Regulatory, Pricing, and Reimbursement
An intro to the legal situation for regulatory, pricing, and reimbursement of drugs in Germany. Prepared in association with Heuking Kühn Lüer Wojtek, a leading global law firm, this is an extract from The Pharma Legal Handbook: Germany, available to purchase here for USD 99.
1. What are the regulatory authorities with jurisdiction over drugs, biologicals, and medical devices in your country?
- Federal Ministry for Health (Bundesministerium für Gesundheit (BMG), Berlin and Bonn). https://www.bundesgesundheitsministerium.de/
Drafting legislation, regulations and ordinances in all sectors of health care and social insurance, regarding admission of health care professionals, manufacturing and market licenses for medicinal products and medical devices.
- Federal Agency for Medicinal Products and Medical Devices (Bundesinstitut für Arzneimittel und Medizinprodukte (BfArM), Bonn. www.bfarm.de/EN/BfArM
National manufacturing and market licenses for medicinal products and medical devices, authorization of clinical studies for medicinal products and medical devices, risk supervision, supervision of drug traffic.
- Robert Koch-Institut (RKI) https://www.rki.de/EN/Home/homepage_node.html
The Robert Koch Institute (RKI) is the government’s central scientific institution in the field of biomedicine. It is one of the most important administrative bodies for the safeguarding of public health in Germany. Intelligence, prevention, abatement and control of diseases, in particular infectious diseases.
- Paul-Ehrlich-Institut (PEI) https://www.pei.de/EN/home/node.html
The Paul-Ehrlich-Institute is another Agency of the German Federal Ministry of Health. Its research and control activities promote the quality, efficacy and safety of biological medicinal products. It is in charge of national market licenses for biomedical medicinal products such as vaccines, authorization of clinical studies and risk supervision regarding medicinal products.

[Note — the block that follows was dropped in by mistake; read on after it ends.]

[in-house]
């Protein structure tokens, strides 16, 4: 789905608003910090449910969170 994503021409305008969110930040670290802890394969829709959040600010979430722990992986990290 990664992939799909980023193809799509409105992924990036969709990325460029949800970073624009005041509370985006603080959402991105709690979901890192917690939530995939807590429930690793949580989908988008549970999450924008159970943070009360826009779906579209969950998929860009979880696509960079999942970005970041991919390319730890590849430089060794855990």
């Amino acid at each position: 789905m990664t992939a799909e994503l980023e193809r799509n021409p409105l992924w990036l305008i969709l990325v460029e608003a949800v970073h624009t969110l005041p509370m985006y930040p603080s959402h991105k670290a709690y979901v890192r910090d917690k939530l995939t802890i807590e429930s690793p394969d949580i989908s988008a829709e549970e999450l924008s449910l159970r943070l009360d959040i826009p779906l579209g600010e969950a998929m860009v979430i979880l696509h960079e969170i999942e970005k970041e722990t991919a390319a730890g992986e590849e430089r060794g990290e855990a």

- Federal Insurance Agency (Bundesversicherungsamt, BVA)
Supervision of federal public health insurers, administration of structural risk equalization between health insurers, health fonds.
- Federal Center for Health Education (Bundeszentrale für gesundheitliche Aufklärung (BZgA)
Prevention campaigns, education measures, model projects for child and youth health, aids, addiction.
- Institute for Quality and Commercial Feasibility in Health Care (Institut für Qualität und Wirtschaftlichkeit im Gesundheitswesen (IQWiG)
Evaluation of diagnosis and therapy methods, cost and benefit evaluations for medicinal products. review of structured therapy programmes, high quality patient information.
- Institute for Quality Security and Transparency in Health Care (Institut für Qualitätssicherung und Transparenz im Gesundheitswesen, IQTIG))
Development and implementation of measures for quality enforcement and transparent reporting in health care.
Note on English language citations and summaries of German laws, statutes and regulations: As concerns English versions of the laws, statutes and regulations referred to in this publication, please refer to the translations made available on the following website of the Federal Ministry of Justice and Consumer Protection:
References in this publication to English versions and summaries of German laws, statutes and regulations are partly based on the translations made available on above website.
2. What is the regulatory framework for the authorization, pricing, and reimbursement of drugs, biologicals, and medical devices?
1. Medicinal Products, Biologicals:
The regulatory framework for German manufacturing and market authorizations of medicinal products and biologicals is set forth in the German Medicinal Products Act (also referred to as the Pharmaceuticals Act or Drug Act, Arzneimittelgesetz, “AMG”) of 12 December 2005 as amended, as well as a number of supplementary laws and regulations governing the implementation of the rules set forth in the Act. An English translation of the AMG is available on the following website of the Federal Ministry for Justice and Consumer Affairs: http://www.gesetze-im-internet.de/englisch_amg/index.html.
European manufacturing and market authorizations by EMA, London, are regulated by EU Regulations, notably Regulation (EC) No 726/2004.
Definition of Medicinal Products: Pursuant to § 2 (1) of the Medicinal Products Act, all “substances and preparations made from substances which are intended for use on or in the human or animal body and are intended for use, based on their properties, as remedies for the curing, alleviating or preventing of human or animal diseases or disease symptoms’ are medicinal products (Medicinal Products), unless they are foods, cosmetics, tobacco products or medical devices. The rules of the German AMG are essentially based on EU Directive 2001/83 (Code of Human Medicines Directive), EU Regulation 536/2014 and many others.